An editorial from Southern Maryland Newspapers published Wednesday, Aug. 4, 2010:
The Charles County commissioners regularly meet in closed sessions. The Maryland Open Meetings Act allows them to do this when they are, for example, discussing personnel issues, the acquisition of property and the investment of public funds or consulting with counsel on legal issues and pending or potential litigation.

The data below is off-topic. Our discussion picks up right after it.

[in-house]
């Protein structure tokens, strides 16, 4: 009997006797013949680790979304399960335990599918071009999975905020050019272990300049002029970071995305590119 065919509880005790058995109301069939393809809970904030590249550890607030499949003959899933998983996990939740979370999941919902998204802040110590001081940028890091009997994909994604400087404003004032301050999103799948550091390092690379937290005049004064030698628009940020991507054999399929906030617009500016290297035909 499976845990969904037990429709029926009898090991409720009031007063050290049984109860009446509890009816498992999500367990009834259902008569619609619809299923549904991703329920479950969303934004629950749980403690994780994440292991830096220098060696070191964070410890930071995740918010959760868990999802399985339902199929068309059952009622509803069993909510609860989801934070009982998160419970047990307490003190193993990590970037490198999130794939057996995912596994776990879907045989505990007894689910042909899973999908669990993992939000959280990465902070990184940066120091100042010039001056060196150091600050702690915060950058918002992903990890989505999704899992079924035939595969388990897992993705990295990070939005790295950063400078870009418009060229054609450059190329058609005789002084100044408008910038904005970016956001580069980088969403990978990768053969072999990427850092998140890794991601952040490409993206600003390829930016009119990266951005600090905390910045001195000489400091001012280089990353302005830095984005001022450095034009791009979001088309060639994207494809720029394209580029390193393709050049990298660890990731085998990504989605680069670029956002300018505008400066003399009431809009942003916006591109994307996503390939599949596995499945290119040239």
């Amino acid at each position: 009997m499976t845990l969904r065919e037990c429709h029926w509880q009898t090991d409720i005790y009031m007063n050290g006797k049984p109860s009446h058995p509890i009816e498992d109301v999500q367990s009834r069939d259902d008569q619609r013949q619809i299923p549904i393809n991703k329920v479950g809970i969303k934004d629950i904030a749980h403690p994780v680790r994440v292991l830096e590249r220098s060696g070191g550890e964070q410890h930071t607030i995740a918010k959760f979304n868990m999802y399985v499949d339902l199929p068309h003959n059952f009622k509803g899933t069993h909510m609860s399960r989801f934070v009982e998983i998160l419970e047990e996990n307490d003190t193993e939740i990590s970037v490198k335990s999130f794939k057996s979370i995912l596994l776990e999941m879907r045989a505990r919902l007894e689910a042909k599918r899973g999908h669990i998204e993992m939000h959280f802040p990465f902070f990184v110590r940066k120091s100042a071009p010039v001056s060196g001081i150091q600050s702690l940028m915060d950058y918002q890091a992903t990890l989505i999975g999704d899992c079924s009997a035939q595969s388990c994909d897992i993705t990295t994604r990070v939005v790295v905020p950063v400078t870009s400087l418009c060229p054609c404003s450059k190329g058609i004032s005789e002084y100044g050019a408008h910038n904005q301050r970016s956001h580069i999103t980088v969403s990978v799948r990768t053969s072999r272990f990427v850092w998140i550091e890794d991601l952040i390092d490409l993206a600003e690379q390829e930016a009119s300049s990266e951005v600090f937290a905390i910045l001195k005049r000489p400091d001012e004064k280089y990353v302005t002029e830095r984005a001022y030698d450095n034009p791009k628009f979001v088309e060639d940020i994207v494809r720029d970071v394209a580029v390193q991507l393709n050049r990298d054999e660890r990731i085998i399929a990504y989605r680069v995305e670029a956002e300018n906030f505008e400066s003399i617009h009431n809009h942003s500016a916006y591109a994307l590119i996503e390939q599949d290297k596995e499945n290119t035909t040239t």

In May, this newspaper questioned whether the commissioners violated the law in two instances that month. One of the complaints concerned a by-invitation-only meeting May 21 that the commissioners held at the community college. Two other complaints about that same meeting were filed by citizens. The paper maintained that since members of the community were denied access it suggested a deliberate effort to stifle public participation in the government process. In the county’s response to the state, the county attorney admitted that the county commissioners had made “a mistake and it was wrong” to deny access to the meeting. The response also offered some convoluted reason for why a small room ended up being the venue for the meeting. All that could have been avoided if the county had simply held the meeting where it belonged — in the auditorium in the county government building.